Most of us know Gaylene Adams only as a number.
We read about her again on Friday, when the federal government churned out another monthly employment report that served to highlight the anemic state of the U.S. economy.
For Adams, Labor Day will mark 671 days of trying to find work.
That makes her one of 14 million Americans unemployed but still looking for a job; one of 6 million people who have been looking for at least six months, and one of 4.5 million who have been job hunting for a year or more -- a figure unprecedented since World War II.
But all those numbers tell only part of Adams' story. They can't calculate the shock of losing a job for the first time in your life. They can't measure the panic, fear and despair of watching the erosion of a hard-won standard of living.
Adams, who turns 42 this month, lives in east Bloomington with her husband, who is a company driver for a transportation service, and their two elementary-school-age children. They bought their house in 2006.
Adams has a bachelor's degree in social work. She has worked at nonprofit social service agencies for most of her life. Her last job, as a program manager for a Minneapolis nonprofit that provides mentoring services for troubled youth, ended on Nov. 3, 2009. Her salary, about $37,000 a year, represented nearly half of her family's income.
"There was no question about me not working," Adams said. "And the economy was getting better at the time so I really didn't think it would be hard to find something else."
What Adams couldn't have known -- but what she quickly discovered -- was that America's job creation engine was sputtering. The unemployment rate was falling, but only because some people had given up looking for work. Another indicator, the share of the population that is working, suggested longer-term, more troubling dynamics in the U.S. labor market.
In Minnesota, this employment-to-population ratio fell from 70.1 percent at the beginning of 2006 to 66.1 percent by the time Adams lost her job. Even though the state's unemployment rate is now at 7.2 percent, down from a peak of 8.5 percent, the employment-to-population rate has hardly budged. Last month it stood at just 66.8 percent, the lowest level since 1984. Nationally, it is 58.2 percent.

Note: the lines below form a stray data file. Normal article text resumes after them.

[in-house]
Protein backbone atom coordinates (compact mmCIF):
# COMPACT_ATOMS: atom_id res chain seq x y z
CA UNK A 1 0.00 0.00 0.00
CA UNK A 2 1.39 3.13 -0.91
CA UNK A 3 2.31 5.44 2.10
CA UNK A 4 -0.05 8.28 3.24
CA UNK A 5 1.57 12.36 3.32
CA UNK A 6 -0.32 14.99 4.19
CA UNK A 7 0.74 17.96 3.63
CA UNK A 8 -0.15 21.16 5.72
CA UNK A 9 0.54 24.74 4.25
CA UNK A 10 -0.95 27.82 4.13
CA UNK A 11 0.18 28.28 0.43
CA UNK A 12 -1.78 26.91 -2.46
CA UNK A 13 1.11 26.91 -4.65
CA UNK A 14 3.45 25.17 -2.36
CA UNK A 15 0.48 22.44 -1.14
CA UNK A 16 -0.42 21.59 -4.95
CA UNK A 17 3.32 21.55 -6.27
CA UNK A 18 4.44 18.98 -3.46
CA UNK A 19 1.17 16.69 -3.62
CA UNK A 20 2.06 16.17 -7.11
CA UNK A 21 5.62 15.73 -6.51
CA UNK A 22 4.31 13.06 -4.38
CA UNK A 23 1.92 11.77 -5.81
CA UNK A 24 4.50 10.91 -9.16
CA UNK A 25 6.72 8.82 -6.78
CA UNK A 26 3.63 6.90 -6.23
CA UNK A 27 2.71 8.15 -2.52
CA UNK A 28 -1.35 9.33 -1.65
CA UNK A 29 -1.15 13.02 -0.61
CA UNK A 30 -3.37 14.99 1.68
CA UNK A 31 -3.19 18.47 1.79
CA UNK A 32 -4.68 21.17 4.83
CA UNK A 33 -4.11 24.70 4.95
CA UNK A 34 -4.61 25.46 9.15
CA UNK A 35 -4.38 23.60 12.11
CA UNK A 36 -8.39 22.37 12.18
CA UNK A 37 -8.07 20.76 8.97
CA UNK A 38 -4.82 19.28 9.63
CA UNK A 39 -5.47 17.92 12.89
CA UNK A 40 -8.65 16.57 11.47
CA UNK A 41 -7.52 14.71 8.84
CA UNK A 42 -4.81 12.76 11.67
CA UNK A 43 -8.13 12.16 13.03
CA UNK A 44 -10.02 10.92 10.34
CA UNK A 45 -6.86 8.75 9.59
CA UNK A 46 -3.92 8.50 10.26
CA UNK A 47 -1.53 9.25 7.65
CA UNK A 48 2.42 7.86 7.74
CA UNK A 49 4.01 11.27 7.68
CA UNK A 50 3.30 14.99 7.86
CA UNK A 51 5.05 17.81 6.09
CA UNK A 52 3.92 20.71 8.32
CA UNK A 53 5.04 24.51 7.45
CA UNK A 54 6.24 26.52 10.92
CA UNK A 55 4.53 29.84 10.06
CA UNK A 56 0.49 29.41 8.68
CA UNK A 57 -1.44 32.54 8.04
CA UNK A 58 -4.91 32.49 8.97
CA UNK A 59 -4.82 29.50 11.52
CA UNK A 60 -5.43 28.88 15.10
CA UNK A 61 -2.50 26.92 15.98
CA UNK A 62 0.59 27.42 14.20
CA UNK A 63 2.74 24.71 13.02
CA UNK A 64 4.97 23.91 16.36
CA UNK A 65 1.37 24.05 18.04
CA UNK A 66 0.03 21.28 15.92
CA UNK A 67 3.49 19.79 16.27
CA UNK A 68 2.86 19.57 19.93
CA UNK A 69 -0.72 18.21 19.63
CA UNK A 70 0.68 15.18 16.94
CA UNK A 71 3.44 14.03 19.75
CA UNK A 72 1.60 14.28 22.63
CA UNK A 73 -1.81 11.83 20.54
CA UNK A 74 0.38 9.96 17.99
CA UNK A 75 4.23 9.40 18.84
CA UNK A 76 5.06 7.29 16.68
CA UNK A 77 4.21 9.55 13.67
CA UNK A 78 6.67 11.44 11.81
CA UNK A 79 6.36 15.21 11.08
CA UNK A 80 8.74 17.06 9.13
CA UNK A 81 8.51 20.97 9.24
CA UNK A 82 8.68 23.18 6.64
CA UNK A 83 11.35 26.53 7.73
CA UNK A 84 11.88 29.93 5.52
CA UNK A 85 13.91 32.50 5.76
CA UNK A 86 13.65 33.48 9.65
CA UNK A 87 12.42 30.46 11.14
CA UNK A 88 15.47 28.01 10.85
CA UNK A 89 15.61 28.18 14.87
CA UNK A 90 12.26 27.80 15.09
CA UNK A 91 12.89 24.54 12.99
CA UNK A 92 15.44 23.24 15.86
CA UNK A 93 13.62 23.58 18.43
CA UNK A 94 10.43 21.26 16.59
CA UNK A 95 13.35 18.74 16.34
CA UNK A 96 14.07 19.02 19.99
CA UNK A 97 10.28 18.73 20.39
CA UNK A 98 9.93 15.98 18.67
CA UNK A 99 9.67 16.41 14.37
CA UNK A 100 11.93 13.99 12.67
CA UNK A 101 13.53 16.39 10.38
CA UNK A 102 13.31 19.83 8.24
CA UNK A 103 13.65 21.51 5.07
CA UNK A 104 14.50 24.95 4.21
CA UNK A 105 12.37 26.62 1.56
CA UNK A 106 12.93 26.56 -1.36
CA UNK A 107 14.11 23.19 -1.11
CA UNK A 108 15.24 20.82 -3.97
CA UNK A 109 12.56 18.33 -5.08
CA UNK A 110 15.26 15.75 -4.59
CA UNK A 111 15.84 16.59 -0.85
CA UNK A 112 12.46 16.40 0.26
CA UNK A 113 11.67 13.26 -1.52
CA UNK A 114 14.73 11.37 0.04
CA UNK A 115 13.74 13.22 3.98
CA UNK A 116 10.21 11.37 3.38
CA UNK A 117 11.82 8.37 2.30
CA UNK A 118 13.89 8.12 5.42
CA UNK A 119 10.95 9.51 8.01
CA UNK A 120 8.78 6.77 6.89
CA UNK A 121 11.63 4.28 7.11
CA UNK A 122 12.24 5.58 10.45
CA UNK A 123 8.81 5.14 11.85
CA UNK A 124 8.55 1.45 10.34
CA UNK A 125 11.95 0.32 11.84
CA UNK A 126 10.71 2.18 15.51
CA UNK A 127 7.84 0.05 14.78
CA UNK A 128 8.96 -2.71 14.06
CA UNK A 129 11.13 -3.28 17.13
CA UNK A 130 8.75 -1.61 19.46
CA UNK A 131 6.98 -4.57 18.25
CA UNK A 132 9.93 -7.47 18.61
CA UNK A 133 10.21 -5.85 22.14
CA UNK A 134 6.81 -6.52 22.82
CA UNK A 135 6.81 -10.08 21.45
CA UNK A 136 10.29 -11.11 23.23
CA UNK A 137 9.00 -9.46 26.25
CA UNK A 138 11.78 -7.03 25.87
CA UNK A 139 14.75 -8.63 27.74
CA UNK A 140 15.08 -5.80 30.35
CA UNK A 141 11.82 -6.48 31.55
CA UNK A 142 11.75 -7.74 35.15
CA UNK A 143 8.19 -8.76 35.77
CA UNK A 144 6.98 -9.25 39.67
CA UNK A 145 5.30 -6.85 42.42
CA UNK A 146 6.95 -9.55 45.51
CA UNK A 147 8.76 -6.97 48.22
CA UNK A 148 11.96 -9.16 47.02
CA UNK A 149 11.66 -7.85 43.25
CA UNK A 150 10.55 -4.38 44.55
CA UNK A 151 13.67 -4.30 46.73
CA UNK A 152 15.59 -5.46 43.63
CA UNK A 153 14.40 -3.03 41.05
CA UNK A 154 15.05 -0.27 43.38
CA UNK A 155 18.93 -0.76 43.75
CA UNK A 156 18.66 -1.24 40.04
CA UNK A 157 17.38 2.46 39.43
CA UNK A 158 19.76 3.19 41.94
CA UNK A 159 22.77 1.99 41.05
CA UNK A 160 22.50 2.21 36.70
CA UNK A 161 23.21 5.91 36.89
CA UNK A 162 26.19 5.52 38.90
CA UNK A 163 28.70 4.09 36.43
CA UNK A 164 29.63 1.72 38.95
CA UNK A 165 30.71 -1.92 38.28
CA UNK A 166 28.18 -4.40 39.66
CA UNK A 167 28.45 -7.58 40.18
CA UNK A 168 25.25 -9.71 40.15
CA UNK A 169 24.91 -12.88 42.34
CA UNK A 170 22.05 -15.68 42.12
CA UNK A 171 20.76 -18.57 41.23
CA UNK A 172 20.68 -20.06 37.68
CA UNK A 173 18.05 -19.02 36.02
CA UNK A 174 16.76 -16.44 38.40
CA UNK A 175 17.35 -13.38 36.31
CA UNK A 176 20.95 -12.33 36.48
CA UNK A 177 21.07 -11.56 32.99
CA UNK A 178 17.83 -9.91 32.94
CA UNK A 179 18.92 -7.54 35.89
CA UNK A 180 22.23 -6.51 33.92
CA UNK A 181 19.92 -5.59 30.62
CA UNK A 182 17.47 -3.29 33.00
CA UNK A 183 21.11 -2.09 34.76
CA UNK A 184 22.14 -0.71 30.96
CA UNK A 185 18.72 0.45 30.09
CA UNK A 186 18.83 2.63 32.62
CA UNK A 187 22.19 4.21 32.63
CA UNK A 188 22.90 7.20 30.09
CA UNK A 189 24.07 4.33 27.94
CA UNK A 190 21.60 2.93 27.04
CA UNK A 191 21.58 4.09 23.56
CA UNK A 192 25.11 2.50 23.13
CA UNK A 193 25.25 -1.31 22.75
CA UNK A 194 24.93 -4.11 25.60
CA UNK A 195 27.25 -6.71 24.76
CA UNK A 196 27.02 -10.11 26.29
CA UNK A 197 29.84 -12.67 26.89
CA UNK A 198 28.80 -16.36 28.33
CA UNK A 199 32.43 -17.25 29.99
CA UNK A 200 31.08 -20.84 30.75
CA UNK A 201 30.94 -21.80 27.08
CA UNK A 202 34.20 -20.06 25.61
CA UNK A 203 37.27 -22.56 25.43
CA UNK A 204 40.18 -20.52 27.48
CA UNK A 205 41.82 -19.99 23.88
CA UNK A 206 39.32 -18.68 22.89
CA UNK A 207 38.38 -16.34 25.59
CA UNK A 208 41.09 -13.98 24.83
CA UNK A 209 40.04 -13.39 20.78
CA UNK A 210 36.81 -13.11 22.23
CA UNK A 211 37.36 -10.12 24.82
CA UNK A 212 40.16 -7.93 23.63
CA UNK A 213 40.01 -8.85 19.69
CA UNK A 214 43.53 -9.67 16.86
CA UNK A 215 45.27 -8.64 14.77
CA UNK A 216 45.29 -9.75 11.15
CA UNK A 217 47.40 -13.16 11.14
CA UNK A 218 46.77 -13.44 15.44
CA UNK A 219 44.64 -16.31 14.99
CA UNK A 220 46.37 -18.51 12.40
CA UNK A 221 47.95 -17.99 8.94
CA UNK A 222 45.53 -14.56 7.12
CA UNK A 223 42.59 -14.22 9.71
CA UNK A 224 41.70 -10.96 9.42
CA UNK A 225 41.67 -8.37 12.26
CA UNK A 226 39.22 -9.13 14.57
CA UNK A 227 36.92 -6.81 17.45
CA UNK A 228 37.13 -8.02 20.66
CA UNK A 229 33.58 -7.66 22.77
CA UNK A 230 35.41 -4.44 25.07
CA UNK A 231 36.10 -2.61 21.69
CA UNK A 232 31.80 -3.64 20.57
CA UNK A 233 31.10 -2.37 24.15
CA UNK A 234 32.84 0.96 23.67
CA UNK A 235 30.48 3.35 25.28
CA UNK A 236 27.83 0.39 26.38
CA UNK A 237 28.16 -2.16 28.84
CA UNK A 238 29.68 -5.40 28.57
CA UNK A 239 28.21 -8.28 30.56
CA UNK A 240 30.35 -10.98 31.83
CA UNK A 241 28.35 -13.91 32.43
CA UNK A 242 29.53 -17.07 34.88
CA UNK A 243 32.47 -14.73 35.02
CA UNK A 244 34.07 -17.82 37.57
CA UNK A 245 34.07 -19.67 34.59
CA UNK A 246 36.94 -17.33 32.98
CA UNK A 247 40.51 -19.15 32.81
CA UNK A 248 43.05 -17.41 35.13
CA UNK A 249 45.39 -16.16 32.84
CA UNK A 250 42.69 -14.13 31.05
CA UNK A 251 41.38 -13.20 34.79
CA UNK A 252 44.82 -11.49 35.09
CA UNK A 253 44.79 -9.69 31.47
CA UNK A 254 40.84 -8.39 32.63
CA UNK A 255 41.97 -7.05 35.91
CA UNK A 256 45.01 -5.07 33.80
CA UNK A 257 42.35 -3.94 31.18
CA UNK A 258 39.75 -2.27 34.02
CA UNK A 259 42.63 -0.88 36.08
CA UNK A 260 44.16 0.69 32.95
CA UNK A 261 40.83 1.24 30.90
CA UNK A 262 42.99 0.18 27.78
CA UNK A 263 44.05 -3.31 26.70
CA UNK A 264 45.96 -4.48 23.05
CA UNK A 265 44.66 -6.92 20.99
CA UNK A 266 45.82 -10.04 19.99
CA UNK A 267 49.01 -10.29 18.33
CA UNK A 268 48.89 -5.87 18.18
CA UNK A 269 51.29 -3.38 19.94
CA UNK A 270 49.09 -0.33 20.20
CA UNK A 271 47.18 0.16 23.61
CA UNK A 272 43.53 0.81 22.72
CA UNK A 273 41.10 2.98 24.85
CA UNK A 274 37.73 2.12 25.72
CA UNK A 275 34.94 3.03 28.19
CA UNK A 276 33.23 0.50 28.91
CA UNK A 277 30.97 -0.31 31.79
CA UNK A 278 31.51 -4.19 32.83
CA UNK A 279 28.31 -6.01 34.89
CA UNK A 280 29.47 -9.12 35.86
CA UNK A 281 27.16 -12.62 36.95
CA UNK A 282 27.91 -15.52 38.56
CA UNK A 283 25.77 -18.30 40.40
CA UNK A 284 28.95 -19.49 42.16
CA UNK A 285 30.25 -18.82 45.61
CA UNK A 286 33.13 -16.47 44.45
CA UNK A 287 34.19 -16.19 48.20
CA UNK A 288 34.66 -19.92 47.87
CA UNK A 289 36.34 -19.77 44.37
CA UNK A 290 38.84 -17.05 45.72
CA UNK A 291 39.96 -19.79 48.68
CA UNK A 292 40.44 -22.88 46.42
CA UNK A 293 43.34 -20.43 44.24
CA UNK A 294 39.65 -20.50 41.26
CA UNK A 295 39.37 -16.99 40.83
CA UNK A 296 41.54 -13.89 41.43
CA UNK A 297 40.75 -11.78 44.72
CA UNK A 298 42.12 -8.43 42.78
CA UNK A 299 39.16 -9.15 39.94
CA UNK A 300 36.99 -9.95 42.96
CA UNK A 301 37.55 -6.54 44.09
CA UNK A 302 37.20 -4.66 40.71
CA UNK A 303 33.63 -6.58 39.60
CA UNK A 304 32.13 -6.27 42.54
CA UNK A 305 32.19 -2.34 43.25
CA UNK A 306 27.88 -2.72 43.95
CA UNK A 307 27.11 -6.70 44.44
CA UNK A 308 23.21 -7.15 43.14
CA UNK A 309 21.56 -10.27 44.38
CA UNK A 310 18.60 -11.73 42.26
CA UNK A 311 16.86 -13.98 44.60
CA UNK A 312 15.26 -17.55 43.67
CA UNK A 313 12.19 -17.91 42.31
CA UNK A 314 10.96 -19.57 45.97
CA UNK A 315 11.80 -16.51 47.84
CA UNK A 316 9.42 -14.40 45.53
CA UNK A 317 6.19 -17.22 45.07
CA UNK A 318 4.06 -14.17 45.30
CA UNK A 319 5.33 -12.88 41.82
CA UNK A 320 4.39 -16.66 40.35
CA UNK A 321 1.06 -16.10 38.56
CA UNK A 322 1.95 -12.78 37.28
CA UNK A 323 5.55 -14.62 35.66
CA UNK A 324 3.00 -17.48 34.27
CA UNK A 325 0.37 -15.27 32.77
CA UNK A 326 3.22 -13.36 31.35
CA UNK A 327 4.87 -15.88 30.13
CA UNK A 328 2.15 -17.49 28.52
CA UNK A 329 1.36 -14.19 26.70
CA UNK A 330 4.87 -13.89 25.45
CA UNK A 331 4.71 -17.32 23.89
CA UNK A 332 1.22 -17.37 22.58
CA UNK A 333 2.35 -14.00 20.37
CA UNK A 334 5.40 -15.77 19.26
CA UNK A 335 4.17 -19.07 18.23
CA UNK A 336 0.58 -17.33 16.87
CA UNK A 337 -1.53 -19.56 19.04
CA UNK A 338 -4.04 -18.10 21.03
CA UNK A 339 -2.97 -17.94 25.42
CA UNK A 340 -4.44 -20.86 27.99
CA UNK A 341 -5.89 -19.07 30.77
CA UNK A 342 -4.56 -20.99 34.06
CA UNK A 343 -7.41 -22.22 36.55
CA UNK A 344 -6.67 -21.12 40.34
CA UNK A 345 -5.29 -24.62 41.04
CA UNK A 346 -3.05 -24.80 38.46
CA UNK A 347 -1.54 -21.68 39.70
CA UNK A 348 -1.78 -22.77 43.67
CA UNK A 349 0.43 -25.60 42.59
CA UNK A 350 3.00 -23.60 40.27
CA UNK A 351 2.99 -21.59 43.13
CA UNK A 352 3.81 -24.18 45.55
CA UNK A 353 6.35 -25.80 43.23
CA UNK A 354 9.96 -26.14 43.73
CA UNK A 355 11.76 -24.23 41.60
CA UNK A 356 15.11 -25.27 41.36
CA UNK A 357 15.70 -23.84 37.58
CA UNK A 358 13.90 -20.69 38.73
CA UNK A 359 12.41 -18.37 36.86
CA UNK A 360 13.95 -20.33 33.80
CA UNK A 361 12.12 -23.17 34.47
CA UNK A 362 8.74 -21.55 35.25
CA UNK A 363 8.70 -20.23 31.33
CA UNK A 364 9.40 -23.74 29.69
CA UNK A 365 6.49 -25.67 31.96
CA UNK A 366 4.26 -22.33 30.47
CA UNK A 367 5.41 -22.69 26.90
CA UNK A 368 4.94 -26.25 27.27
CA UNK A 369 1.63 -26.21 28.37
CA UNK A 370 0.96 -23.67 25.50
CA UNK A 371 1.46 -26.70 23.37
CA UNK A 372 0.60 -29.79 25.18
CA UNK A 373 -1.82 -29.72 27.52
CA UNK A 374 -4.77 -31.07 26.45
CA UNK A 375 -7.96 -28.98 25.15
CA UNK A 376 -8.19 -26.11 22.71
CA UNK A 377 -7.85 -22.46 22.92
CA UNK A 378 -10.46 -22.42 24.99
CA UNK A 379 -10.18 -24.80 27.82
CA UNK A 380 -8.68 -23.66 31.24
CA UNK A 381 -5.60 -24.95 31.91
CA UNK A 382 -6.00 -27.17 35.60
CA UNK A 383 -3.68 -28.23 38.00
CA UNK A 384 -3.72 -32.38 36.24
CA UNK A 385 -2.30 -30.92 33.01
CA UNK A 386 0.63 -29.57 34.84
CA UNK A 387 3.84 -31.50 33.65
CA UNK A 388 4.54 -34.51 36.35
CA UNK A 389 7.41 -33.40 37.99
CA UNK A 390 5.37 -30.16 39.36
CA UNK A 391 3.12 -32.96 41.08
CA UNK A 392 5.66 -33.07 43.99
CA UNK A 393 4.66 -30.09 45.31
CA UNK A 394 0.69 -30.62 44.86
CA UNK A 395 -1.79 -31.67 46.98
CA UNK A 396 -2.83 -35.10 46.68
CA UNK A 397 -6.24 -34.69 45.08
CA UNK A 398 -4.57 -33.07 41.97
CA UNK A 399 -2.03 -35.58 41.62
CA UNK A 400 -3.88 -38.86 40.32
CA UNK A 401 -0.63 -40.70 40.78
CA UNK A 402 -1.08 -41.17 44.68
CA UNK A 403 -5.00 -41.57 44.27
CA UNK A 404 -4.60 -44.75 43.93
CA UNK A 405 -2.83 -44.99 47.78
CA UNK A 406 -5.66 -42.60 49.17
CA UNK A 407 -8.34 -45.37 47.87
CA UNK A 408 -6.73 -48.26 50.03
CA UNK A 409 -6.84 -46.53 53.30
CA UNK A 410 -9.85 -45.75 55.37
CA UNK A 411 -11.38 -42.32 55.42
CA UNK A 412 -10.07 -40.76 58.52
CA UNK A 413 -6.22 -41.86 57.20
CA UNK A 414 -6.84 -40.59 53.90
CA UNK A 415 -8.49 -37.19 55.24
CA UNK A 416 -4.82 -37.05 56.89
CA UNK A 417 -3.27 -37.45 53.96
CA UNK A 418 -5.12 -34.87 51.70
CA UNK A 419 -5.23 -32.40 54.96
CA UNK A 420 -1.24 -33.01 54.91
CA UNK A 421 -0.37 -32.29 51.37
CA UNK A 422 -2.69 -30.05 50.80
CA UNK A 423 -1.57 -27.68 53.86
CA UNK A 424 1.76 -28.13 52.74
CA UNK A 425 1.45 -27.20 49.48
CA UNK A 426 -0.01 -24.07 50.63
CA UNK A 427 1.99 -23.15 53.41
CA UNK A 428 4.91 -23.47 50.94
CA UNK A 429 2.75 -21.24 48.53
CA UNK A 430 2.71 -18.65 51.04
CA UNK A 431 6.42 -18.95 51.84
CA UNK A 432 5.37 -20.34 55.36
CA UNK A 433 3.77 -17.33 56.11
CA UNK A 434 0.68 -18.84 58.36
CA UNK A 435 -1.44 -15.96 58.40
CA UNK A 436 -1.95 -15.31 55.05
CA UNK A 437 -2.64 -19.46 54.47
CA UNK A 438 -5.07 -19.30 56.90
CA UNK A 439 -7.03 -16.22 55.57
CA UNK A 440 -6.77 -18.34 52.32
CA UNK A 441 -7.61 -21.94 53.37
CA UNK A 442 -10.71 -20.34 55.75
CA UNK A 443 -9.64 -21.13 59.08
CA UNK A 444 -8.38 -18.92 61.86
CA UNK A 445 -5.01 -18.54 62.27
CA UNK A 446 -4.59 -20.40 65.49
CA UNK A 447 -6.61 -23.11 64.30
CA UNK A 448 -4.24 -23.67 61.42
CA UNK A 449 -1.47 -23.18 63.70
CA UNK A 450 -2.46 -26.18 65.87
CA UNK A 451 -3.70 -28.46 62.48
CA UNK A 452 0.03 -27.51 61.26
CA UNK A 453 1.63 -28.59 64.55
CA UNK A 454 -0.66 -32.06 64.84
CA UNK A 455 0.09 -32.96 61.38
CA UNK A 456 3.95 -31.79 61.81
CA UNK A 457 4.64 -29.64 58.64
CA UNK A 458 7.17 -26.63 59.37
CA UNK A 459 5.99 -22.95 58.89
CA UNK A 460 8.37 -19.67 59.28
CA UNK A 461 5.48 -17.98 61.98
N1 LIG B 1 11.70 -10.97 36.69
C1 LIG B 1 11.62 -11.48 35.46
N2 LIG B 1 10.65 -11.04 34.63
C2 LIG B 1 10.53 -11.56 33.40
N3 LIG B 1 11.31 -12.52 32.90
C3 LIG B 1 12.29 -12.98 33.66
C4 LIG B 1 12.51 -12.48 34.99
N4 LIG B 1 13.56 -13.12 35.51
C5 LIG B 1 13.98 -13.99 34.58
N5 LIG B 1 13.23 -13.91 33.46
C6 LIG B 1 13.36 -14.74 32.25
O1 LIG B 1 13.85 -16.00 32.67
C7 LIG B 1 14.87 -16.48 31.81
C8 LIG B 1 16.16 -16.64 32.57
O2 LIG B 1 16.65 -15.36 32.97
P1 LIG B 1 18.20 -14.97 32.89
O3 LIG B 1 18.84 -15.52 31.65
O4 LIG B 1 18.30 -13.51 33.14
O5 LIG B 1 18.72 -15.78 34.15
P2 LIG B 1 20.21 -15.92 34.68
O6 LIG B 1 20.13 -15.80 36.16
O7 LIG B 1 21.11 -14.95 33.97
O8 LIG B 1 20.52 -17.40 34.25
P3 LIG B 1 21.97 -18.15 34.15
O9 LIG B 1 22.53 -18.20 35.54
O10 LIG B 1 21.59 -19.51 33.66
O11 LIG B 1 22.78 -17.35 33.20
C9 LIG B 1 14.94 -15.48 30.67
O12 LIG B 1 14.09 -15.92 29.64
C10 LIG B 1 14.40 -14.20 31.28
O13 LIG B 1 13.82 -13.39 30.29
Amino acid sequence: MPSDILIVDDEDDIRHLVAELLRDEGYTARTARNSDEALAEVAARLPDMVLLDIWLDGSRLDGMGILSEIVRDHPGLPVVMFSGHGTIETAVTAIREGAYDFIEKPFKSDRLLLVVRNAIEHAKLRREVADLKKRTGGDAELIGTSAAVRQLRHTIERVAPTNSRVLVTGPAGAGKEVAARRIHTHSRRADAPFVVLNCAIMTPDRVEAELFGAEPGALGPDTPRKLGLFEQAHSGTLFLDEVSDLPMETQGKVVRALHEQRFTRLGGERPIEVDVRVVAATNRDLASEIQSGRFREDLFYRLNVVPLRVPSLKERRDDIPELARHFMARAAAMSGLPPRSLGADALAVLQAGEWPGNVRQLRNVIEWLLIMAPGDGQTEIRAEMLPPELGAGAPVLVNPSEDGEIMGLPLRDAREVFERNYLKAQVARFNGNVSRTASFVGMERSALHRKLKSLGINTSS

Adams had interviews early on, but none panned out. "That had never happened to me before," she said.
As the months dragged on, the interviews became scarcer, and the sense of rejection and failure grew. "You never realize how much of your self-worth is wrapped up in your job, of being able to provide for your family," Adams said.
The $371 in weekly unemployment benefits helped ease the financial sting, and Adams and her husband dramatically reduced their household spending. They pulled their kids from child care and cut back or eliminated summer activities. Adams became an even more zealous clipper of coupons.
Last month, at a summer block party, Adams overheard a neighbor remark that the long-term unemployed were more interested in collecting benefits than getting a job.
Economists have analyzed whether extending unemployment benefits makes people feel less urgency about finding a job. Some studies say no, but even the ones that say yes occurred in the wake of earlier, relatively mild recessions.
Adams, whose unemployment benefits have ended, scoffs at the notion. She wants a job, not a handout.
Adams recently had her first interview in months, and was one of four finalists for a 20-hour-per-week job. She didn't get it, and now fears that her family may have to leave their home.
Meanwhile, the ranks of the long-term unemployed continue to swell. According to unofficial estimates by state labor officials, as of July 36.5 percent of the state's unemployed had been out of work 27 weeks or longer.
When President Obama gives his big jobs speech to both houses of Congress this week, keep those numbers in mind. But don't forget the people behind them.
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